Something happened where I jumped ahead in time by two years. I went back to the college campus, and Laura was there. She talked to me as if no time had passed at all. And then I jumped forward in time again, but in my own life. I was middle aged now, but Laura was still the same age. I saw that we were on campus, and that while I was older, I had jumped backwards in time. This was the day that she and I met and walked around campus. Somehow, Laura knew all these versions of me across time, and it was truly remarkable how, for her, time and knowing someone were not linked. We walked into the campus building, and I saw my younger self interacting with Laura. We were in a large group and organized into taking a group picture, where I stood next to my younger self.

I heard my name called three times. The voice sounded like that of my friend Nicole, and I woke up.

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On Reform

This post is in ways a response to an earlier post, On Revolution, but it is also springs from a conversation with Dan at tdaxp, where we discussed the legacy of the Xinhai Revolution.  The revolution toppled a Qing Dynasty struggling to reform itself into a constitutional monarchy and ushered in the modern Chinese era – and China’s bloody 20th Century that resulted in over 90 million dead.

Dan said:

The most dangerous time for a decaying government is when it realizes its mistakes, correctly observes the world, and begins reforms. The France of Louis XVI was more liberal and modern than that of Louis [XIV] — the Libya of [2000s] was more liberal and modern than that of the 1980s — the China of 1988 was more [liberal] and modern than the China of 1978.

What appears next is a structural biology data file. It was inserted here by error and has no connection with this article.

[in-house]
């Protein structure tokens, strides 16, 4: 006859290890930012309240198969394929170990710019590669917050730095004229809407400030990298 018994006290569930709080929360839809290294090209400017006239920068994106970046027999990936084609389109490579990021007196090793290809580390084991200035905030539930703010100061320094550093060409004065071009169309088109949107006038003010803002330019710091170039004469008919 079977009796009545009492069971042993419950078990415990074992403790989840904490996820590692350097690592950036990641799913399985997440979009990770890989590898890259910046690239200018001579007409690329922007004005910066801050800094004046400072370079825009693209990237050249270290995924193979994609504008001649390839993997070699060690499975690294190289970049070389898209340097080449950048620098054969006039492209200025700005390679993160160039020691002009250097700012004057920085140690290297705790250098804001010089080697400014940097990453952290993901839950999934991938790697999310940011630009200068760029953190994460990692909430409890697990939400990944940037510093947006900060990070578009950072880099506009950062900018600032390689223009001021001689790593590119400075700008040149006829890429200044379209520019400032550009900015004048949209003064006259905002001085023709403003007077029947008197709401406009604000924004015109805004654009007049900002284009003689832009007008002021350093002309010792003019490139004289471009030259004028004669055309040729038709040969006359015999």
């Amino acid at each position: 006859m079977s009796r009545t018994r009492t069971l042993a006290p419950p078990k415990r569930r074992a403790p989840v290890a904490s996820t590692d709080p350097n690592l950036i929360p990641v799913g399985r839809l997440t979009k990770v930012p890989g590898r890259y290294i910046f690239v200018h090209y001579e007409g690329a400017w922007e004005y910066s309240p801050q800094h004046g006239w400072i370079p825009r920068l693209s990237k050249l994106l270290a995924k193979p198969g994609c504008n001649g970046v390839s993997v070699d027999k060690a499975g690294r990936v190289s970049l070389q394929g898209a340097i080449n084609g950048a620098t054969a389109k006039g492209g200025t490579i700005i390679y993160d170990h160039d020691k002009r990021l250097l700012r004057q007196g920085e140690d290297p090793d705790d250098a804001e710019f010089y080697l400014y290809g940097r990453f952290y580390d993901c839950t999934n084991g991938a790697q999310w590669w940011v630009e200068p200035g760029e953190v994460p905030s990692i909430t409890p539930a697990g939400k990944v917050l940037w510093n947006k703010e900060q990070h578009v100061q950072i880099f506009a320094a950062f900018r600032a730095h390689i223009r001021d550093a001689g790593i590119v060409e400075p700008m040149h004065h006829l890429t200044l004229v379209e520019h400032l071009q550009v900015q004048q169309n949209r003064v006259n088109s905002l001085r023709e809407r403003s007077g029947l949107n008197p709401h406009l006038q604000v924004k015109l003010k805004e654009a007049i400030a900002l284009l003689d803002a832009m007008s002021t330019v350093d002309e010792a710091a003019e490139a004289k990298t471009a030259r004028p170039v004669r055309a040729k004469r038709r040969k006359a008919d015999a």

Reform raises expectations and exposes to the people how weak the government was to begin with.

Alexis de Tocqueville noticed this pattern.  Overthrown regimes are generally less repressive than the ones preceding them.  De Tocqueville concluded that, though people “may suffer less,” their “sensibility is exacerbated.”

As in Maslow’s hierarchy of needs, under an extremely repressive regime, the people are too focused on overcoming day-to-day suffering to focus on a grander scale.  Once that burden is reduced, then people can focus on the great work of establishing a government that respects human dignity.  While Gaddafi’s overthrowing may seem anomalous in that his regime was extremely repressive, his opening up to the world in the 2000s resulted in a regime that was, by relative comparison, less repressive than what it had been in previous decades.

To add to the list of states overthrown during reform, I would include Gorbachev’s USSR during glasnost and perestroika.  As this article from Foreign Policy put it, the conditions that permitted the people to question corruption and the speak out was what led to the collapse of the Soviet Union, not government prioritizing military spending over economic growth.

The death of North Korean dictator Kim Jong-Il and the accession of his son Kim Jong-Un has led to speculation on whether the successor will be as brutal as his father, or if he will be reform minded.  There is no reason to believe that the younger Kim will be a reformist, despite the fact that their only ally, China, has been goading the Kim regime to follow in Deng Xiaoping’s footsteps.

2012 is the 100th birthday of North Korea’s founder, Kim Il Sung.  Supposedly this year special accommodations will be made for the North Korean people for the occasion.

I want to be clear that I in no way endorse what the North Korean government is doing to its people and wish that the North Korean people can someday, soon, have the options to live lives as they choose.  However, given the history of reforming governments being overthrown by their people, one can see why the powers that be would be reluctant to open up North Korea to the world.

China put down the stirrings of discontent of 1989 by brute force (again, I’m not endorsing this action), and since then has been able to manage the tension between increasing living standards with an authoritarian government.  Of course, China is not out of the woods by far.  China is continuing to change, economically at breakneck pace, necessitating that the government respond in kind.